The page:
Explain the rise of civilization in one of the following locations: Ancient Egypt, Indus River Valley, or Mesopotamia.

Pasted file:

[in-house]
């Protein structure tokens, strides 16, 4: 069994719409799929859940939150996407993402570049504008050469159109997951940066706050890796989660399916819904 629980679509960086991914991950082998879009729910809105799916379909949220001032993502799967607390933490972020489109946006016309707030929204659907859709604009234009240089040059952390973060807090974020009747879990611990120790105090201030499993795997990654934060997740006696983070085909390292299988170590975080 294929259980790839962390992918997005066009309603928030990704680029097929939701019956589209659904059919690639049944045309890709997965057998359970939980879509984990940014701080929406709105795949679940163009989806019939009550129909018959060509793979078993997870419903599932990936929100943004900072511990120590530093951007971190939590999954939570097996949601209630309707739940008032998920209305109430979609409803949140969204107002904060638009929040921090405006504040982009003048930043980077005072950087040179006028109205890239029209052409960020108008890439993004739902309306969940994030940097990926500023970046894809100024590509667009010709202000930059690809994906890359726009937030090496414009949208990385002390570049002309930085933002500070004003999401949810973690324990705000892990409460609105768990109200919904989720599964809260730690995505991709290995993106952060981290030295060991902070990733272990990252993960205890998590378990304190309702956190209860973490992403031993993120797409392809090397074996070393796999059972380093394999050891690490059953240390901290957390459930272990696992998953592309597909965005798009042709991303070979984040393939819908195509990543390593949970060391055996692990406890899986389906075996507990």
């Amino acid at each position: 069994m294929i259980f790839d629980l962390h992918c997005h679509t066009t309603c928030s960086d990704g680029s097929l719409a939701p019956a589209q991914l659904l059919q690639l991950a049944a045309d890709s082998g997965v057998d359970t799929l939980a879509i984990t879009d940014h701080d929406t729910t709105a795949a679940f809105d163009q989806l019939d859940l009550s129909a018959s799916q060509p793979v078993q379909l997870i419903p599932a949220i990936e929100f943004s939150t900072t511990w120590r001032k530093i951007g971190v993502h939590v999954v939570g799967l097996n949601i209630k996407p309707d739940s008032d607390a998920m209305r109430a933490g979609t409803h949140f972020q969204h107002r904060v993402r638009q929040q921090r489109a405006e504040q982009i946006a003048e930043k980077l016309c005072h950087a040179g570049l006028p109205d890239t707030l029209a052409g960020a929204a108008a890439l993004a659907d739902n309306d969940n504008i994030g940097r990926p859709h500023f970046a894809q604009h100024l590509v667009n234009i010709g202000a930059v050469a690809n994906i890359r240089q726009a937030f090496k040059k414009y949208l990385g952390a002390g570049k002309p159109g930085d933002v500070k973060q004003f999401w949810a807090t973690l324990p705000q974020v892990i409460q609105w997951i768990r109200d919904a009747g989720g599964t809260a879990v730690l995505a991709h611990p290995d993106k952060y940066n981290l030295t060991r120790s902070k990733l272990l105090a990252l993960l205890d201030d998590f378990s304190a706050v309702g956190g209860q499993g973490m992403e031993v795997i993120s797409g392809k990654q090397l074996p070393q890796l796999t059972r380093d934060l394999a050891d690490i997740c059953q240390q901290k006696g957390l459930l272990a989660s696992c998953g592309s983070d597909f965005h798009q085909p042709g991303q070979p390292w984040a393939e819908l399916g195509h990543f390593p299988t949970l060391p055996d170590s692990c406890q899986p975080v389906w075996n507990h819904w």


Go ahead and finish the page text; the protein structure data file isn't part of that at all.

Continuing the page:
Egypt, otherwise known as the “Gift of the Nile”, started as small villages along the great Nile River, and slowly became greater to the point of city-states, and eventually a great empire. The small villages evolved into the thriving civilization by three major doings; commercial trade along the river influencing and ultimately boosting their economy, architecture that has lasted for thousands of years that showed magnificent structure and great intellectual capabilities, and the dynamic form of government that ruled for thousands of years. The trade that the early Egyptians instilled was the beginning form of their economy. They traded between villages up and down the Nile, throughout the delta, even to the other settlements of Mesopotamia and Greece, which did not have the same raw materials to make iron, or the minerals like flint and copper. The trade routes grew extensively reaching to the ancient Indus Valley civilization of Harappa to Europe, all trading with each other to get the essential and bare necessities to live. They traded agricultural items like wheat, barely, and cotton, to other settlements that didn’t have them so they could provide food, drinks, and linen to dress themselves with. The commercial trade wasn’t the primary source of their economy, but it was legitimate and widespread. The villages and small, walled cities started to advance with more wealth or expensive objects and decorations because of the trade that was happening throughout the Nile and the civilizations around it. The significance about trade was that it was the first income of economy in the ancient Egyptian civilization and that it may not be the primary income, but it still was efficient to produce food and shelter for the people of Egypt. The amazing architecture the Egyptians left were amazingly crafted and showed their great power and advanced...
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